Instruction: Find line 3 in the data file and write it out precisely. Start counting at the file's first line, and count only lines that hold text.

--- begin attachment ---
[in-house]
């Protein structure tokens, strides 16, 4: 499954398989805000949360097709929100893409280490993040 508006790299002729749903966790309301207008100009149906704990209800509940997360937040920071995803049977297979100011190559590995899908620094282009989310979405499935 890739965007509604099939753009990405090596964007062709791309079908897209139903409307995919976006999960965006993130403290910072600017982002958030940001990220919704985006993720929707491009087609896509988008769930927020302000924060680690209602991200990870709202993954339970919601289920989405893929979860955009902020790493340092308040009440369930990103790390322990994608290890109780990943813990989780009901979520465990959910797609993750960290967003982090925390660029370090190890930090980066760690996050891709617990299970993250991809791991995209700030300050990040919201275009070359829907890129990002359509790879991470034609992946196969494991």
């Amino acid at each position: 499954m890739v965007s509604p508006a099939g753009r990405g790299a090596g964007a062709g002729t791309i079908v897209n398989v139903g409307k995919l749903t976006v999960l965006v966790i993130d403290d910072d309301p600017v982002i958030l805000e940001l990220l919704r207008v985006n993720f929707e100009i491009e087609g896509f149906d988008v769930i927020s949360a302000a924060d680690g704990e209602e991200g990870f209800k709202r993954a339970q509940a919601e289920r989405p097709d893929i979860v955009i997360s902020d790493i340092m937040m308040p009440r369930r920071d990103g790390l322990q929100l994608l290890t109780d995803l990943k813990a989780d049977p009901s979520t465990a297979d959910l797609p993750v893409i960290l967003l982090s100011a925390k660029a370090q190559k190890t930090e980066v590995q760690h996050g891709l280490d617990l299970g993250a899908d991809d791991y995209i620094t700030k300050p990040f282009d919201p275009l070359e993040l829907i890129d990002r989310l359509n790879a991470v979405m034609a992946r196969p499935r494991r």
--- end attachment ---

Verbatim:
């Amino acid at each position: 499954m890739v965007s509604p508006a099939g753009r990405g790299a090596g964007a062709g002729t791309i079908v897209n398989v139903g409307k995919l749903t976006v999960l965006v966790i993130d403290d910072d309301p600017v982002i958030l805000e940001l990220l919704r207008v985006n993720f929707e100009i491009e087609g896509f149906d988008v769930i927020s949360a302000a924060d680690g704990e209602e991200g990870f209800k709202r993954a339970q509940a919601e289920r989405p097709d893929i979860v955009i997360s902020d790493i340092m937040m308040p009440r369930r920071d990103g790390l322990q929100l994608l290890t109780d995803l990943k813990a989780d049977p009901s979520t465990a297979d959910l797609p993750v893409i960290l967003l982090s100011a925390k660029a370090q190559k190890t930090e980066v590995q760690h996050g891709l280490d617990l299970g993250a899908d991809d791991y995209i620094t700030k300050p990040f282009d919201p275009l070359e993040l829907i890129d990002r989310l359509n790879a991470v979405m034609a992946r196969p499935r494991r």